April 6, 2016 by Zoë
Children of Icarus by Caighlan Smith tells the story of a teenage girl chosen to be part of a group of children and teenagers sent into the labyrinth that surrounds their city. Despite the stories told within the city concerning benevolent angels, it quickly becomes clear that the labyrinth is a deadly place, full of monsters and secrets.
Despite the novel’s name and the mythological backstory built around characters named Icarus and Daedala, this story has almost nothing to do with Greek mythology, so don’t come in expecting a retelling. In fact, I’d suggest forgetting about Greek mythology altogether, since it’s not really relevant.
Speaking of Greek mythology, though, let’s move on to my first critique: the names. They were all fairly generic, some with slight quirks. Examples: Collin, Theo, Clara. This made it hard for me to figure out when the story was supposed to take place. The names weren’t really “futuristic,” but they also certainly weren’t historic. Or Greek. Except for one: Sybil. Her name actually turns out to have some significance, but you’ll have to figure that out for yourself.
At any rate, one of my biggest issues was the confusing temporal location of this book. Everyone is running around wearing robes and talking about temple ceremonies while also throwing in the occasional “OK.” Let me tell you now: this story is actually a mystery and the confusing temporal setting is a clue.
Which brings me to my second critique. I had a really hard time figuring out what this story was supposed to be about. It seems like a survival story, but it drags in the middle so it lacks in that survival story tension. Instead, in the last few pages, I finally realized that the point was figuring out the answer to the riddle of the labyrinth, but leading up to that I couldn’t tell if I was just supposed to accept it. This was probably because the main character just accepts it.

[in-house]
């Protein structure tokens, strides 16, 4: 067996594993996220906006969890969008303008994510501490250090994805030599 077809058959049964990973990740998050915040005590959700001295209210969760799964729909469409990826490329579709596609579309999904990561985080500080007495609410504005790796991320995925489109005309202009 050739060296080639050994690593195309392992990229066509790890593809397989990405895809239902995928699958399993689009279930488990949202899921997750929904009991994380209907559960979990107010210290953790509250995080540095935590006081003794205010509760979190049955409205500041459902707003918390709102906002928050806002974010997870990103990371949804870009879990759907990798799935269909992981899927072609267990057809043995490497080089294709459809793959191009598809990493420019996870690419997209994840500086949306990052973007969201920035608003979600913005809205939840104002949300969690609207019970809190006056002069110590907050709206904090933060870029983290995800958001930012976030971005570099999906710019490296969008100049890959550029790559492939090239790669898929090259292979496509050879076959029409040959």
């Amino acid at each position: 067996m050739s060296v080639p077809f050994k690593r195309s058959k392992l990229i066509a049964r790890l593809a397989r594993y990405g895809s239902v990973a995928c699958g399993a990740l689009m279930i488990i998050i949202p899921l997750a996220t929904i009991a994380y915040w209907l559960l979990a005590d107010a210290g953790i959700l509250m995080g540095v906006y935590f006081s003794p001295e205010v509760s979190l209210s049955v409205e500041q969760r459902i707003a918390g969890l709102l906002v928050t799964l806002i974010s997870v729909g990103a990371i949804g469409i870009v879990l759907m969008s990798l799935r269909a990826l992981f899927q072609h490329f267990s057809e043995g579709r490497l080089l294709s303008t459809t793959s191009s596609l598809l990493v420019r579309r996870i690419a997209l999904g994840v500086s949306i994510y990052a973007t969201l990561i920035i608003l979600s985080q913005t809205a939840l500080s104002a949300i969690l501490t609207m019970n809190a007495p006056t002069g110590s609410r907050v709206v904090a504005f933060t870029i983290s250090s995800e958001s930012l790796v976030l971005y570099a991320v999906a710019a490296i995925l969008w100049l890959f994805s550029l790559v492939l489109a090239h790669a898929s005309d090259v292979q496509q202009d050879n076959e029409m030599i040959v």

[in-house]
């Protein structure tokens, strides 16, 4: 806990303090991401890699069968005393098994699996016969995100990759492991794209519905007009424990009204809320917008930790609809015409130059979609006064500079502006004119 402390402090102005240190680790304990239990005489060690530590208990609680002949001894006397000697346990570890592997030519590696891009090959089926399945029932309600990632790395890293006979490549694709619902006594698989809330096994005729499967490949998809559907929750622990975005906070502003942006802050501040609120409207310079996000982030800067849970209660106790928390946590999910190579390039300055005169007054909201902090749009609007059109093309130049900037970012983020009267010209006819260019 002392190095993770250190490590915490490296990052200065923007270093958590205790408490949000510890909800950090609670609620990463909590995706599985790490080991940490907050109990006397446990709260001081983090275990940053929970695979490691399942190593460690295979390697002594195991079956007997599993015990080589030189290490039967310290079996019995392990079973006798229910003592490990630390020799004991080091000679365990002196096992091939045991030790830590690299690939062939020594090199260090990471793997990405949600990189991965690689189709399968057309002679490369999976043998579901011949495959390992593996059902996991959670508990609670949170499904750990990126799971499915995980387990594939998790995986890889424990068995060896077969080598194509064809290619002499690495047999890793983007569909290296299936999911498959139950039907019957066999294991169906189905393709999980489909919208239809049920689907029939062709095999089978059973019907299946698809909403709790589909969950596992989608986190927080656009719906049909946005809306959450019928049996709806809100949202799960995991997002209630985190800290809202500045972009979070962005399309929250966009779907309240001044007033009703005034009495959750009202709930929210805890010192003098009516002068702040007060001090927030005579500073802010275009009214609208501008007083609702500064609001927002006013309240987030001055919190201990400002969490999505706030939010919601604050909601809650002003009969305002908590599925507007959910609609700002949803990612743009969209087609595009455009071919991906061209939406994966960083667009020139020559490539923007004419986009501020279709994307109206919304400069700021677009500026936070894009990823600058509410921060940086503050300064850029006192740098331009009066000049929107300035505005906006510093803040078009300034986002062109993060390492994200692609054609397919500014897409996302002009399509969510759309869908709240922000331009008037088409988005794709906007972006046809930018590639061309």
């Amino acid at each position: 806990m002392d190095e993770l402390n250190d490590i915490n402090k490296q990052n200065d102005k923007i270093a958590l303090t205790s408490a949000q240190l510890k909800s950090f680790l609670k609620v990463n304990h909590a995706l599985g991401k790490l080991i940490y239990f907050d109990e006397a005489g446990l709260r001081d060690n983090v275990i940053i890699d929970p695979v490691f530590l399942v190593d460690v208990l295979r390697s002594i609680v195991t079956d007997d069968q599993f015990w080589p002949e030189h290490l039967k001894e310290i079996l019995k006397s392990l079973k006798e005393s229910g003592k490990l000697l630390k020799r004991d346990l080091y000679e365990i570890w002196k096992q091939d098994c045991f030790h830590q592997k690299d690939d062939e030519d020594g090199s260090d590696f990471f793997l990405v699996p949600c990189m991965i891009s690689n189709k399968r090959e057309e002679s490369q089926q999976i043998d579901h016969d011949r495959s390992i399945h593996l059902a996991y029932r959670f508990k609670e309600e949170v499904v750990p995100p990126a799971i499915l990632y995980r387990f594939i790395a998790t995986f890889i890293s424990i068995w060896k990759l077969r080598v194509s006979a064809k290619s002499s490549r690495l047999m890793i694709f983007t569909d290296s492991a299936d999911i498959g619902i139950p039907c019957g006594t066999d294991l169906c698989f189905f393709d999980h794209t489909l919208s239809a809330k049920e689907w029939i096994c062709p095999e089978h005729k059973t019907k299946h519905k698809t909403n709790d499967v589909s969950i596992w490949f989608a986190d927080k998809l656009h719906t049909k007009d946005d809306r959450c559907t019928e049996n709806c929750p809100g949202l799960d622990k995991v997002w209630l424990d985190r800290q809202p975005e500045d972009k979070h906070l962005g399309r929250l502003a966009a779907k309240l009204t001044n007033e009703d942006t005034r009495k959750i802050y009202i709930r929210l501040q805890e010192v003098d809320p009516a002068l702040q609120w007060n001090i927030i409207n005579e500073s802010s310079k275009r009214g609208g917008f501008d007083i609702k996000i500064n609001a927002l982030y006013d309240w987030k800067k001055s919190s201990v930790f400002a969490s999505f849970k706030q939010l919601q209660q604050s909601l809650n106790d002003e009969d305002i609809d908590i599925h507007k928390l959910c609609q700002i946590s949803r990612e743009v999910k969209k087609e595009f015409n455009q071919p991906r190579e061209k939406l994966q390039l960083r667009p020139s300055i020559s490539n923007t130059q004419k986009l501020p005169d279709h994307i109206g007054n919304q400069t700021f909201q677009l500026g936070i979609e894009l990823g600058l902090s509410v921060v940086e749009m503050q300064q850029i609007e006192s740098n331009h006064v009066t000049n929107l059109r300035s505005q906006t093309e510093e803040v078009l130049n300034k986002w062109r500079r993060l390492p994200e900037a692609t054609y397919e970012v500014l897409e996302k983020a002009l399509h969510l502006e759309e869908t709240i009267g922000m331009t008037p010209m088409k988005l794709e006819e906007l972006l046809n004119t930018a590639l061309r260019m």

Which brings me to my third and final critique: the main character is extremely passive. Things happen to her and she gets passed around and helped by people for no real reason and with no real input on her part. This adds to some plot twists which seemed a bit contrived. Her passivity also just generally bothered me—I understand freezing up when faced with dangerous monsters, but once she as out of danger and actually was living in incredible safety, the main character remained as passive as ever.
Despite these critiques, I did enjoy the book. The labyrinth is a dangerous place and thus there are senseless deaths that aren’t glossed over. There are also some rather brutal assault scenes, which is something to keep in mind if you don’t want to read that. I appreciated them, though: it shows what the labyrinth does to people. There also was one particularly traumatized character whom the protagonist befriends, and again, I appreciated this: not everyone will have a stiff upper lip and be able to survive the labyrinth undamaged. In fact, no one can really come out of it undamaged.
This book obviously is leading into a sequel and ultimately I probably will read that too.
“Have amazingly wonderful dreams, OK?”
I received an electronic copy of this book through NetGalley.